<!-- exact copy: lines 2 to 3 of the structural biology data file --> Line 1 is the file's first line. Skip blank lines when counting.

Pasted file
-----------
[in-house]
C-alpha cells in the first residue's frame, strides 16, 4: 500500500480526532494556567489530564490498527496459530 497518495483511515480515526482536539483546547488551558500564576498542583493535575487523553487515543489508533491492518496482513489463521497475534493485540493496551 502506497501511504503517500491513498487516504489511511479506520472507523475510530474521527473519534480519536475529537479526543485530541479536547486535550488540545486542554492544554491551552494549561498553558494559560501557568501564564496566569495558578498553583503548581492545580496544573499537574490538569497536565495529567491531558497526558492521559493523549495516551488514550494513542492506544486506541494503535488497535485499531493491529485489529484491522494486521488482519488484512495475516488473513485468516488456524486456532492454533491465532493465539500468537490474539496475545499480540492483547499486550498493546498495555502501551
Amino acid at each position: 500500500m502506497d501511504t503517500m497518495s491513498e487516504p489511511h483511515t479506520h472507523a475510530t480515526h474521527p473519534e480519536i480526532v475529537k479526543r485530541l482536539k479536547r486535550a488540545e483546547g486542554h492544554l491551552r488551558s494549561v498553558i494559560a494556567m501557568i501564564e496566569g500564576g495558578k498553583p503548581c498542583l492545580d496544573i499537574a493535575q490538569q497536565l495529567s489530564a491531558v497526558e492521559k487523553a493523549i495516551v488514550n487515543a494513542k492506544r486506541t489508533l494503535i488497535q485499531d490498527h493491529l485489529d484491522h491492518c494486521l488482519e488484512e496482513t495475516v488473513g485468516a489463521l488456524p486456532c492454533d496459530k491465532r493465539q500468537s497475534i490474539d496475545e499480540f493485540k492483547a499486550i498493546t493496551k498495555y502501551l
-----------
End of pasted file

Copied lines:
C-alpha cells in the first residue's frame, strides 16, 4: 500500500480526532494556567489530564490498527496459530 497518495483511515480515526482536539483546547488551558500564576498542583493535575487523553487515543489508533491492518496482513489463521497475534493485540493496551 502506497501511504503517500491513498487516504489511511479506520472507523475510530474521527473519534480519536475529537479526543485530541479536547486535550488540545486542554492544554491551552494549561498553558494559560501557568501564564496566569495558578498553583503548581492545580496544573499537574490538569497536565495529567491531558497526558492521559493523549495516551488514550494513542492506544486506541494503535488497535485499531493491529485489529484491522494486521488482519488484512495475516488473513485468516488456524486456532492454533491465532493465539500468537490474539496475545499480540492483547499486550498493546498495555502501551
Amino acid at each position: 500500500m502506497d501511504t503517500m497518495s491513498e487516504p489511511h483511515t479506520h472507523a475510530t480515526h474521527p473519534e480519536i480526532v475529537k479526543r485530541l482536539k479536547r486535550a488540545e483546547g486542554h492544554l491551552r488551558s494549561v498553558i494559560a494556567m501557568i501564564e496566569g500564576g495558578k498553583p503548581c498542583l492545580d496544573i499537574a493535575q490538569q497536565l495529567s489530564a491531558v497526558e492521559k487523553a493523549i495516551v488514550n487515543a494513542k492506544r486506541t489508533l494503535i488497535q485499531d490498527h493491529l485489529d484491522h491492518c494486521l488482519e488484512e496482513t495475516v488473513g485468516a489463521l488456524p486456532c492454533d496459530k491465532r493465539q500468537s497475534i490474539d496475545e499480540f493485540k492483547a499486550i498493546t493496551k498495555y502501551l